La La Land Movie Review (2016 Film Ft. Ryan Gosling, Emma Stone)

I resisted watching La La Land until just recently, not for any particular reason but because it was lower on the priority list than other films I’d heard more great things about like Sing, Lion and Moonlight.

Buy the DVD Watch it Online Listen to the Soundtrack

La La Land Official Movie Trailer

I Preferred Its Contemporaries Lion and Moonlight

Finally, I sat down to satisfy my curiosity around La La Land, my mistake was in doing so right after watching Lion. The Aussie film based on a true story was one that moved me so emotionally that it was a tough one to follow and La La Land felt so underwhelming in comparison.

Admittedly, I don’t care for Emma Stone at all after her decision to play someone who is part Japanese in Aloha, and her starring in a musical where there were hundreds more suitable actresses who could actually sing and dance was another move that I can’t stop rolling my eyes at.

News also just emerged that despite the studio’s persistent claims that no dance doubles were used, some of the doubles came forward to reveal that they were used during the scene at the Griffith Observatory, which was then confirmed by Lionsgate in a statement released earlier this week.

I decided to give the film another go without the bias of having first watched the incredible Lion and now Moonlight movies. It wasn’t really so impactful and definitely nowhere near the musical classics it aspires to, but it’s still entertaining to watch.

Things I Liked About La La Land

The Story

A pair of struggling artists – one an aspiring actress and the other a jazz pianist – and their love story. The ending was bittersweet and not what I expected, but appreciated. It was a different kind of love story told beautifully and my favourite scenes were at the beginning and at the end.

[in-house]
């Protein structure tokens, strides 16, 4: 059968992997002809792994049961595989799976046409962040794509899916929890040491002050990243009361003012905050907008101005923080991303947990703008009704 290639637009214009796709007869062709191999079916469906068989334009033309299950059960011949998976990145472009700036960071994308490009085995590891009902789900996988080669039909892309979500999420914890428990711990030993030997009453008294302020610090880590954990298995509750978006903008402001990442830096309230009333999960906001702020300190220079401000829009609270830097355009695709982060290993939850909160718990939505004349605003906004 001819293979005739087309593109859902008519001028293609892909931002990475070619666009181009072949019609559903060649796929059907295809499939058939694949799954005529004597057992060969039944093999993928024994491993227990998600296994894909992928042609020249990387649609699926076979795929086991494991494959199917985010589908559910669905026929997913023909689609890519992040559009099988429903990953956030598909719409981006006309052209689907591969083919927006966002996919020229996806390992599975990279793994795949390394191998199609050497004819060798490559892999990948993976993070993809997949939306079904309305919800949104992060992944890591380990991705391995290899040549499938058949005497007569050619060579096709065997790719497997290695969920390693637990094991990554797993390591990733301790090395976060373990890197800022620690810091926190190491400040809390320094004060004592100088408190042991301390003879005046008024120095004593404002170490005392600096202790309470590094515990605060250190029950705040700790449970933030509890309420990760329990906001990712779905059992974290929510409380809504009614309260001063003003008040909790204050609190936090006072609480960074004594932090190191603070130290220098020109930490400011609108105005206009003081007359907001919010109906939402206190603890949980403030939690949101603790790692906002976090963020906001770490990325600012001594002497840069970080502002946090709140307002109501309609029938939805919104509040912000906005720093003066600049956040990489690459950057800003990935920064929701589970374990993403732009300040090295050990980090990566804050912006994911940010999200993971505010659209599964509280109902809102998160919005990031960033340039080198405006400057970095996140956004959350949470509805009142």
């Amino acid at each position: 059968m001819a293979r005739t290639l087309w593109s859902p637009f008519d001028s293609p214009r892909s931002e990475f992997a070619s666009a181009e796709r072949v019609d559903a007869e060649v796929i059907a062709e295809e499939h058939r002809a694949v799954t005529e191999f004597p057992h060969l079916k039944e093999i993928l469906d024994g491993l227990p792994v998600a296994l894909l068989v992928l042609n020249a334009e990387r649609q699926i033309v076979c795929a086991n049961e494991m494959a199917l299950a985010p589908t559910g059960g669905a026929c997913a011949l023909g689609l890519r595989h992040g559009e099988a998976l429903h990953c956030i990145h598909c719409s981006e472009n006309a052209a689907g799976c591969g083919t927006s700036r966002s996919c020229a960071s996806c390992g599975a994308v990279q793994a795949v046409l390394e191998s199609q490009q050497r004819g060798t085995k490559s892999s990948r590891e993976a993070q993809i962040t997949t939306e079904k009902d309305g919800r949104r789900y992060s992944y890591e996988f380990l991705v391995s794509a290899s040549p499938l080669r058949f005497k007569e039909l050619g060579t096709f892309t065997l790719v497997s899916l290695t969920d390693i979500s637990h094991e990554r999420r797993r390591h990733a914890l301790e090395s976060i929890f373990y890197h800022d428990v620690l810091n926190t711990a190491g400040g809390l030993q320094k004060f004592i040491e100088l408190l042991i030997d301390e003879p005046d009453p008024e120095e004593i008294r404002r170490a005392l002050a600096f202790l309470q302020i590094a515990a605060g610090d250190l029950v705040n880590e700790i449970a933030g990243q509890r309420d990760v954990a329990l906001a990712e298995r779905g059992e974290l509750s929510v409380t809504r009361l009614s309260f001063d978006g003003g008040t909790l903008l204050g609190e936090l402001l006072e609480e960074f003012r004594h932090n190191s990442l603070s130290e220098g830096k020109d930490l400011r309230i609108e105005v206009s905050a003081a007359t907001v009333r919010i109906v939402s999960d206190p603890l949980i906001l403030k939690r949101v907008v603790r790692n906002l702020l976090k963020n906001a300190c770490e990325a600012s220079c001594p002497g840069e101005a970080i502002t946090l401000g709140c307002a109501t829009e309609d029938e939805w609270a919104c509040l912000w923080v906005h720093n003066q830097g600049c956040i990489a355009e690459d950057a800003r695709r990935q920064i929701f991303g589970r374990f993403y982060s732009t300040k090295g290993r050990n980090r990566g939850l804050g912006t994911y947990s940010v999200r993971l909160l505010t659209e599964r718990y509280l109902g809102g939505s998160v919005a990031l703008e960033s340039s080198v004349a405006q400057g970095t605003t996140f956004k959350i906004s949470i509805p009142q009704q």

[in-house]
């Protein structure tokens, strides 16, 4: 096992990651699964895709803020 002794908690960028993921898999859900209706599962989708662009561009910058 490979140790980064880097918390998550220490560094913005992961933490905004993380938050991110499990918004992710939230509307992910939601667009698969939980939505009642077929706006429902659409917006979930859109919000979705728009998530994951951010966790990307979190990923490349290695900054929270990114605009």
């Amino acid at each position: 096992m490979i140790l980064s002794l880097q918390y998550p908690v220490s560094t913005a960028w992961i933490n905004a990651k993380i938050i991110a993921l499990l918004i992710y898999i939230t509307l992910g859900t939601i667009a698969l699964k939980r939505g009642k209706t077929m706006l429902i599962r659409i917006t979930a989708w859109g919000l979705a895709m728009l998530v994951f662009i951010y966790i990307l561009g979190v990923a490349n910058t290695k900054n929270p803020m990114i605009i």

The Original Score and Soundtrack

The music in this film is highly deserving of its numerous awards, including the Academy Awards for Best Original Score and Best Original Song (“City of Stars”). The visual is magical and Gosling is charming, but for me, Stone is mediocre and sometimes awkward.

The Cinematography Magic & One-Take Sequences

Shot on 35mm film, the effort that went into capturing and showcasing the natural beauty of Los Angeles’s multi-faceted sunsets and landscapes in La La Land is impressive, though the dance sequences aren’t (bar the opening scene with dozens of singers and dancers).

As each scene was filmed in one take, it did give a nice nostalgic feel to the 1920s classic style of Fred Astaire and Ginger Rogers dance numbers. As a dancer, I love seeing smooth, uninterrupted visuals of performances, which is how they’re meant to be appreciated as that’s how they’re usually created – to tell a story through fluid movement.

Ryan Gosling’s Dedication To Learning Jazz Piano

He also took tap dance classes but what was really astounding was realising he had only learnt to play the jazz piano sets in about four months and didn’t use any hand doubles. That sort of commitment to one’s craft for a role is commendable, although the sound was actually played by a professional pianist and layered on top of Gosling’s movements in the movie.

To summarise, I would still recommend this movie and find myself listening to the soundtrack every now and then. Enjoy.

Buy the DVD Watch it Online Listen to the Soundtrack

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